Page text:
This makes numerical simulations an irreplaceable tool for studying vortex creep dynamics critical to our understanding the nature of glasses. By computer simulation based on the Langevin dynamics, we have clarified the scaling properties around the zero-temperature depinning force among the velocity or resistance , driving force and temperature with two universal exponents for vortex motions. From the exponents and the scaling curve, the Arrhenius law for the creep motion with a linearly suppressed energy barrier is derived for vortex glass. A non-Arrhenius type creep motion is observed for Bragg glass.

Very recently, we evaluated in high accuracy the creep exponents both for Bragg glass and vortex glass. We also found a new phase boundary inside the Bragg glass phase associated with a glass transition, which occurs at the temperature about half of the melting point of Bragg glass. Figure: Traces of vortex lines subject to random point pins driven by Lorentz force. The form of the lattice of interlayer Josephson vortices is determined by the competition between the inter-vortex repulsion and the intrinsic pinning from the layered structure.

In certain regimes of magnetic field, the intrinsic pinning enhances the order by suppressing fluctuations along the c axis, and in other regimes it tends to weaken the order established by the repulsion when the lattice determined solely by the magnetic field is not naturally commensurate with the underlying layer structure. New vortex phases and new melting processes are therefore possible in contrast to the case of magnetic field parallel to the c axis where there is a single first-order melting transition.

By using the density functional theory, we exposed explicitly the interference between the tendency of crystallization driven by the inter-vortex repulsions and the underlying layer structure.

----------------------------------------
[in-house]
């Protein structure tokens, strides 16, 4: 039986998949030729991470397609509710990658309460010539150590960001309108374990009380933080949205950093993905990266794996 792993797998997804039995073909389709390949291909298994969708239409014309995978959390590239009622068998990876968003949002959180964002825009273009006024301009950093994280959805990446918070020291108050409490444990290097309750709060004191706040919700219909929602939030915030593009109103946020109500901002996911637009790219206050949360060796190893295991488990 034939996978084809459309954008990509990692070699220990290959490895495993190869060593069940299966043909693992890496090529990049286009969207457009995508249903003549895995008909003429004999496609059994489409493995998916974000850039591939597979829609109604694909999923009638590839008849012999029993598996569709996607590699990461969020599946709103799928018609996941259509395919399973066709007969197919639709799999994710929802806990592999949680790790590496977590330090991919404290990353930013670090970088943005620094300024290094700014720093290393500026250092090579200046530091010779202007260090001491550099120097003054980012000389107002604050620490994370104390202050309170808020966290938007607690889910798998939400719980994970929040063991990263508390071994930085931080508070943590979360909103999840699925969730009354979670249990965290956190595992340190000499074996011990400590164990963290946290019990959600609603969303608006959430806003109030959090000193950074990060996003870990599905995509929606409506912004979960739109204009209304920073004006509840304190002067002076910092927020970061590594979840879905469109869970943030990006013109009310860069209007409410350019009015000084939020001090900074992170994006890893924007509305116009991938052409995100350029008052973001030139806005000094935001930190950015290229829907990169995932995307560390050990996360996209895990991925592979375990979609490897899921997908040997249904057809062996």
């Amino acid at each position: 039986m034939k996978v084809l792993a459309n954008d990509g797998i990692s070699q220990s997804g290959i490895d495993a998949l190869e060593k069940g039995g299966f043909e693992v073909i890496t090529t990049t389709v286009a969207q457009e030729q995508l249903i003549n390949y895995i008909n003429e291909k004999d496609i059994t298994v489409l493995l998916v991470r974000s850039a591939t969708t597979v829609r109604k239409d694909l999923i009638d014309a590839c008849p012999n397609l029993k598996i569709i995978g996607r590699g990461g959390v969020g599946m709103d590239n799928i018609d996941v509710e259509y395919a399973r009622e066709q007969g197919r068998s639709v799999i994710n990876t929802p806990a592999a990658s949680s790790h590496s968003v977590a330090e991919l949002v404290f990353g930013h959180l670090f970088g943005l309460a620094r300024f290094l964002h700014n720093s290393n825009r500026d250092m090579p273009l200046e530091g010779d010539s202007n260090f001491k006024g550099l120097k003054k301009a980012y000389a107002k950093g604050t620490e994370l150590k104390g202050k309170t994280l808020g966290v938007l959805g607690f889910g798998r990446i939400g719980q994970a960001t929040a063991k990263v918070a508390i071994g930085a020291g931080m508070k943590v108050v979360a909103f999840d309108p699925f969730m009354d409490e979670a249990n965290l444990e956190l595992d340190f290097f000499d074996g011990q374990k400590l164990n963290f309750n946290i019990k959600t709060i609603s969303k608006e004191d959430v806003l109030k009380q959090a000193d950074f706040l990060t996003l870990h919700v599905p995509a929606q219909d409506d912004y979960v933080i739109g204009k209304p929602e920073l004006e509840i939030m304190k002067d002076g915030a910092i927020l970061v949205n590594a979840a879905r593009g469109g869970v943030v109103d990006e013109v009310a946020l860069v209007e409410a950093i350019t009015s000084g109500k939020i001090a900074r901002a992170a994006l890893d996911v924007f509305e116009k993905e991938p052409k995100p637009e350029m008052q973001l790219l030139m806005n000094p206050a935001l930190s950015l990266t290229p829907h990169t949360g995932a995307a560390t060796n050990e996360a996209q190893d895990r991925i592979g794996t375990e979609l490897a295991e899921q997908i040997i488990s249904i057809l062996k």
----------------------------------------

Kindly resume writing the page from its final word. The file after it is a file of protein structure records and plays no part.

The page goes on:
Measurement of the Vortex Pair Interaction Potential in a Type-II Superconductor

As a result, we derived an intermediate vortex smectic of period two layers, with more vortices in every other layers, which freezes into lattice via a first-order transition and melts into liquid via a second-order phase transition in 2D Ising universality class. This smectic phase of period two layers has been verified by a very recent cutting-edge experiment. In the extremely high magnetic field, the intra-layer vortex repulsion becomes much stronger than the inter-layer one since the minimal c-axis vortex separation is fixed by the period of layer structure.

This unbalance results in another intermediate phase called sliding phase characterized by short-range positional order in c-direction and quasi-long-range order in ab-plane. This BKT type sliding phase freezes into lattice via a second-order phase transition in 3D XY universality class, and transforms into vortex liquid via a BKT phase transition. In this intermediate phase, the dissipation caused by an in-plane current is shown to be independent of the angle between the applied current and the magnetic field, which explains a famous experiment in this field performed long-time ago and posing a challenge to our theoretical understanding.

In low magnetic fields, the effect of layer pinning is suppressed by thermal fluctuations, where the melting process becomes as simple as the case of c-axis magnetic field and can be captured by the anisotropy scaling. Figure: B-T phase diagram for magnetic field parallel to the CuO layers of high-Tc superconductors, including vortex lattice and vortex liquid phases, as well as novel intermediate phases such as smectic and sliding phases.